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House Votes to Repeal the Estate Tax

After several hours of contentious debate, the House approved, 256-171, legislation (H.R. 2143) that would make permanent the phase-out of the estate, gift, and generation-skipping taxes included in the tax cut package (P.L. 107-16) enacted last year. Proponents of the measure contended that the repeal of the estate tax would immediately benefit family-owned farms and small businesses and would have a positive impact on jobs and the economy. Opponents argued that only 2 percent of American families pay estate taxes, and the bill would benefit only the wealthiest families.

Under current law, the estate, gift, and generation-skipping taxes are phased-out over a ten-year period. The unified credit exemption from the estate tax will increase from $1 million in 2002 to $1.5 million in 2004, $2 million in 2006, and $3.5 million in 2009. In 2010, all estate taxes will be repealed.

All the provisions in last year’s tax law, including the elimination of the estate tax, are scheduled to expire after December 31, 2010. Under H.R. 2143, the sunset for elimination of the estate, gift, and generation-skipping taxes would be repealed.

The House rejected, 197-231, a substitute amendment by Reps. Earl Pomeroy (D-ND) and Karen Thurman (D-FL) that would have frozen the maximum estate tax at the current rate of 50 percent and would have increased the estate tax credit to $3 million for individuals and $6 million for married couples in 2003.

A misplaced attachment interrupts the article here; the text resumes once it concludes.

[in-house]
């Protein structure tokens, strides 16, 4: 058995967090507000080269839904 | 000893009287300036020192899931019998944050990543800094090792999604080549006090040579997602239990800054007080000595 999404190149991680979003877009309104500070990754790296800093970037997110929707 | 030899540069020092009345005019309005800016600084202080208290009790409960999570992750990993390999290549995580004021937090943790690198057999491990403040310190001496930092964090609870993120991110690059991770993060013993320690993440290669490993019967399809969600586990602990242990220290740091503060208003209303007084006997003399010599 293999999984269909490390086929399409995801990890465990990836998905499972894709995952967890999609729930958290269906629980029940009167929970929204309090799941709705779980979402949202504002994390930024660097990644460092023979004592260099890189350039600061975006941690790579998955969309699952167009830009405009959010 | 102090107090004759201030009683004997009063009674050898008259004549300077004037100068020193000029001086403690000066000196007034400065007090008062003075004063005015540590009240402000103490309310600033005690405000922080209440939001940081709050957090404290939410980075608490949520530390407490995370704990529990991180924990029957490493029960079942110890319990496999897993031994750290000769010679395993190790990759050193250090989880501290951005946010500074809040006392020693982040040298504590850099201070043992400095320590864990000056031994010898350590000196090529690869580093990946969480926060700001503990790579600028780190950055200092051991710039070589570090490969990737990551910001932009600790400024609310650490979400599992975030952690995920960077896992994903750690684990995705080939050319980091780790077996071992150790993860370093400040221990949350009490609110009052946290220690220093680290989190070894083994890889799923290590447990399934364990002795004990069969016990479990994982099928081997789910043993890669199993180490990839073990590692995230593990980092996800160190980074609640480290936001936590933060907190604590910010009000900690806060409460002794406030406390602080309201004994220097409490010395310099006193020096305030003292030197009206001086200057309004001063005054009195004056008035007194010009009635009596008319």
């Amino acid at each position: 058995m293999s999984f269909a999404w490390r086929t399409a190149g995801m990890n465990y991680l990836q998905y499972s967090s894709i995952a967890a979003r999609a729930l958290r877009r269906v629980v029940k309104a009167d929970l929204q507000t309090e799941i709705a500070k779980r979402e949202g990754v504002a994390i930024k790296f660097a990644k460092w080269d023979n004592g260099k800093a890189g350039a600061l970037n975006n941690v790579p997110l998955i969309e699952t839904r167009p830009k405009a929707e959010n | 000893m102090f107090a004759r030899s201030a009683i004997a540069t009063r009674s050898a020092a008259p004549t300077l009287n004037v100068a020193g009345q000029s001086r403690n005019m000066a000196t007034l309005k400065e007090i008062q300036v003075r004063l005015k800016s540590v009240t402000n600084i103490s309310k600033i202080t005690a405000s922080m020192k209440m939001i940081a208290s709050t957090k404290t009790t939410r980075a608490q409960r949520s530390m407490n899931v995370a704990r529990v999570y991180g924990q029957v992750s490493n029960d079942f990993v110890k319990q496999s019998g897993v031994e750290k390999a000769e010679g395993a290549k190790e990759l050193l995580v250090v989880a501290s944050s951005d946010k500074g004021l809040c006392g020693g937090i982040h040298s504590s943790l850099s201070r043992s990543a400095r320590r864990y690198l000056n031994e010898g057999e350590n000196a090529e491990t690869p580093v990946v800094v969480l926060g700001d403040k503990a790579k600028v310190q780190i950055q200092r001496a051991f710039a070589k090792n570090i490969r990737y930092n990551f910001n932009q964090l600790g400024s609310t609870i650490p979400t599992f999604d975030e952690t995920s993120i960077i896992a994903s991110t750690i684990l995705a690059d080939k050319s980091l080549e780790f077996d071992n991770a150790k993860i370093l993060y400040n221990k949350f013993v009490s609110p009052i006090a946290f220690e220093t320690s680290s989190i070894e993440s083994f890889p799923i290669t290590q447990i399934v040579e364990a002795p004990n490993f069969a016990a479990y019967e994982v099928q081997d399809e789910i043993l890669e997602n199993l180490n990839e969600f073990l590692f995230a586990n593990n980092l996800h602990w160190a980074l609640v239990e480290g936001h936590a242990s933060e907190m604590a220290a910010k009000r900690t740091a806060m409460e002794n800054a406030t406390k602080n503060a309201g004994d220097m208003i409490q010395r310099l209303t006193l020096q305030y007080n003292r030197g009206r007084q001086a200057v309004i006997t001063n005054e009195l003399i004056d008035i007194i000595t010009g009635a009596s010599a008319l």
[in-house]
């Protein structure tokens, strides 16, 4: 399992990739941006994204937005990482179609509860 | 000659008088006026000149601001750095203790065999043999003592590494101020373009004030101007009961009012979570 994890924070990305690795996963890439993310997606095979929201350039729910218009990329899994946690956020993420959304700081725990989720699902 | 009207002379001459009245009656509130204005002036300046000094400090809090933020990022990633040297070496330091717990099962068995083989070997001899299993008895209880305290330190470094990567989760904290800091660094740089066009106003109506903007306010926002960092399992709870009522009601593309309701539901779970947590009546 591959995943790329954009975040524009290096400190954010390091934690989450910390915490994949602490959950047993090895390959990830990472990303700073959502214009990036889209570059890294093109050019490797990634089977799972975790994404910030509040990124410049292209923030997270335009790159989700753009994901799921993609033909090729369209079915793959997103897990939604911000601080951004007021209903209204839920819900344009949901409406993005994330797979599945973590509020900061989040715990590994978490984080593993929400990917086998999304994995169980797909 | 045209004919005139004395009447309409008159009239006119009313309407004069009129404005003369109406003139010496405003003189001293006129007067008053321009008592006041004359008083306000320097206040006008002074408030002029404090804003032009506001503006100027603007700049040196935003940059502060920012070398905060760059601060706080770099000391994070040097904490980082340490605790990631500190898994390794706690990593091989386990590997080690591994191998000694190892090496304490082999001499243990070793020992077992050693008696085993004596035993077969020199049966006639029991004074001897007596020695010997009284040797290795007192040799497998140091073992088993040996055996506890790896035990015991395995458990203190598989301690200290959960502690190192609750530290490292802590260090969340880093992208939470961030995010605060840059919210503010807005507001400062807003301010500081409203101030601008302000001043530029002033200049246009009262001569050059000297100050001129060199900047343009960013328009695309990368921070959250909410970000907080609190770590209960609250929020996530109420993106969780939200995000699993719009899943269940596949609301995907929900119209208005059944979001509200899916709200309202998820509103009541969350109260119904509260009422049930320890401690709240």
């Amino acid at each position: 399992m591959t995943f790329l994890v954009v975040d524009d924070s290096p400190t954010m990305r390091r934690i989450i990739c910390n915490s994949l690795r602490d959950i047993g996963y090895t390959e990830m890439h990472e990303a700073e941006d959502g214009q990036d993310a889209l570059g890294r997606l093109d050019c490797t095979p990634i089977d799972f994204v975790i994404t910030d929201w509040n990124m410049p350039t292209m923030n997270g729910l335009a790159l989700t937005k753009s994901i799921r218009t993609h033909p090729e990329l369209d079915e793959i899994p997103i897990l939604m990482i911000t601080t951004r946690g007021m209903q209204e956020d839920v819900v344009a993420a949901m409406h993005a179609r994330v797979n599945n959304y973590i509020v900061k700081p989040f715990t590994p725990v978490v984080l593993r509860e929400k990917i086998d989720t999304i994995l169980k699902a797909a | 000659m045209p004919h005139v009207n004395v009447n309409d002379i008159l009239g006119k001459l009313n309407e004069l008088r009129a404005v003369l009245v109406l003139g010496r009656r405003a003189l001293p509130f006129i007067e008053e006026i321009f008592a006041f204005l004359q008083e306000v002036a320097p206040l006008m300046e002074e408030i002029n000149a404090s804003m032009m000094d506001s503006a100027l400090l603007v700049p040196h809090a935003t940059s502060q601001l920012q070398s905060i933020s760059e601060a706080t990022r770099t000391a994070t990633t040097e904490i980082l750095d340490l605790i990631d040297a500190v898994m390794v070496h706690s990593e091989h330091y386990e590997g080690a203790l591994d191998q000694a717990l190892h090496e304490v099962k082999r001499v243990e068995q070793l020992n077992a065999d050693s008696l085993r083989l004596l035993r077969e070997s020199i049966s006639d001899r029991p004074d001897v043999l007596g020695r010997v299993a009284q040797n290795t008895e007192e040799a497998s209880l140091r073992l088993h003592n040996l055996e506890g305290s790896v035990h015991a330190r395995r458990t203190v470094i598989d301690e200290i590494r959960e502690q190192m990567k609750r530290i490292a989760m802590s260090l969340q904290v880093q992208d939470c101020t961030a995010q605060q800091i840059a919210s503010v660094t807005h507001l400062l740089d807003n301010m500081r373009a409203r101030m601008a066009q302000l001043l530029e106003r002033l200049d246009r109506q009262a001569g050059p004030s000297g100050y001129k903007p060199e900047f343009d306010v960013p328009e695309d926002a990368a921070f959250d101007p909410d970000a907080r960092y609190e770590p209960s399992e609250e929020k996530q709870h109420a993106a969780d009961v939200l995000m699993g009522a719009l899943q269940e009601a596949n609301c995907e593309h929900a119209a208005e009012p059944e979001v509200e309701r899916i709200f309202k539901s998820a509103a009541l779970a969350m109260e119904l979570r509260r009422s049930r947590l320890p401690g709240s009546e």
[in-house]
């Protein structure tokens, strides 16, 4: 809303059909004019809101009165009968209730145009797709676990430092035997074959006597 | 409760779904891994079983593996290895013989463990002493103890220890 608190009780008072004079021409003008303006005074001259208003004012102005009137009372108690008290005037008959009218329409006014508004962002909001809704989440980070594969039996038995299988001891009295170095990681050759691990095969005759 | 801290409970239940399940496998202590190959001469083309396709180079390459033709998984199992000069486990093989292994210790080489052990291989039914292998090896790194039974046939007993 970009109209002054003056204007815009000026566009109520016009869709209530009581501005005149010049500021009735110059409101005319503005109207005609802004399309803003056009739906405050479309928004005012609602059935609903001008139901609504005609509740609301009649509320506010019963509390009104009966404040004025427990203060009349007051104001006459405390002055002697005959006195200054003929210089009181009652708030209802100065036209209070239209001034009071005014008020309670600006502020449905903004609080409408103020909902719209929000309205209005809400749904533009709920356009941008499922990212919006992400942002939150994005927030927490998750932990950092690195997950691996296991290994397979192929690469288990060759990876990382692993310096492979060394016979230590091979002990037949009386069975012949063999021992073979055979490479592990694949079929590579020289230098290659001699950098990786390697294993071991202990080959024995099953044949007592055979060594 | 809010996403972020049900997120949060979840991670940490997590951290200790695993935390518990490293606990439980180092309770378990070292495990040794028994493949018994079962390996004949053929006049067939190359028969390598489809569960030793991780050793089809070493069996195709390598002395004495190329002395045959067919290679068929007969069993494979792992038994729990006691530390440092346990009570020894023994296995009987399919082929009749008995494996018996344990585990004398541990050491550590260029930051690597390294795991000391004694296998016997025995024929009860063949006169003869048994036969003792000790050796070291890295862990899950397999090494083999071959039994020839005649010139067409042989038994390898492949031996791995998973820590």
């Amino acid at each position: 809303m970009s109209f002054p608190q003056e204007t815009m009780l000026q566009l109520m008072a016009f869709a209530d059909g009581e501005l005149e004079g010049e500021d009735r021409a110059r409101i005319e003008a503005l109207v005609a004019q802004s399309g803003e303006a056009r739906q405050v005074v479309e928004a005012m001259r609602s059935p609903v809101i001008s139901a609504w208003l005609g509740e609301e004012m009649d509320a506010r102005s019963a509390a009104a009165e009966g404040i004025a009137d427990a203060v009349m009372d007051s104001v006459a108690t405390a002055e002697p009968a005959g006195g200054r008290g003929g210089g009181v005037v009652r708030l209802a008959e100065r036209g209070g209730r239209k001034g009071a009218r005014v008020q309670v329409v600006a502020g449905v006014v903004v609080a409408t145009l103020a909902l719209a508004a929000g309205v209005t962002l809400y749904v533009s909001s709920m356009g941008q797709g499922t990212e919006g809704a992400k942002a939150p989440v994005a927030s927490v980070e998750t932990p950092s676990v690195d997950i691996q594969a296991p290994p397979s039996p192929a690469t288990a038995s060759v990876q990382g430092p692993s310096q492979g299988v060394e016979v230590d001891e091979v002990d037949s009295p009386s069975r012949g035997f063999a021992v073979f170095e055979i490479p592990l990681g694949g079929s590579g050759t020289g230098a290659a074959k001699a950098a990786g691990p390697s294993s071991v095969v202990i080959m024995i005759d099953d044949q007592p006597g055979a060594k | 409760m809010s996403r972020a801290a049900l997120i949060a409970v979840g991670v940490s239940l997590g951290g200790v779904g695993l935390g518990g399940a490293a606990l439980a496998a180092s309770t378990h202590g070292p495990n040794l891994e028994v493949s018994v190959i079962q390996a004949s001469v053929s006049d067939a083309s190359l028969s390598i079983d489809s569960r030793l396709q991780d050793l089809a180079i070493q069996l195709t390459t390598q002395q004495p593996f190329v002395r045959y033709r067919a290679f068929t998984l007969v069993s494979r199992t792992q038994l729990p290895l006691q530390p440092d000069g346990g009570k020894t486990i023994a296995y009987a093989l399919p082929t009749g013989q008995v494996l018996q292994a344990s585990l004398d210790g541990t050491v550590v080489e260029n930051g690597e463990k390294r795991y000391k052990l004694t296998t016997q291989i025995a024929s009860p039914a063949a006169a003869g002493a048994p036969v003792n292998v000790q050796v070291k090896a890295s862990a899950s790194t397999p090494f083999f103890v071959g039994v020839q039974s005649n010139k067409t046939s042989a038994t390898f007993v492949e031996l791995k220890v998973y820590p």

Additionally, the House rejected, 205-222, a motion by Rep. Charles Stenholm (D-TX) to recommit the bill with instructions to include an amendment that would have prohibited any tax reduction in the bill that would require the use Social Security funds.

Arguing in favor of the bill, Rep. Jennifer Dunn (R-WA) said, “Opponents of repeal say that it only helps the super wealthy, but that’s not true.” She continued, “Opponents ask, ‘Why not make an exception for small businesses and family farms?’” She added, “We already did that, and it didn’t work.” She pointed out that more than 100 organizations favor the estate tax repeal, including minority and women-owned business groups.

Quoting Microsoft Chairman Bill Gates, Rep. Thurman asked, “‘How much are Americans willing to pay in order to give a handful of millionaires and billionaires a tax cut?’” She added, “This bill simply will not work” without robbing the Social Security and Medicare Trust Funds.

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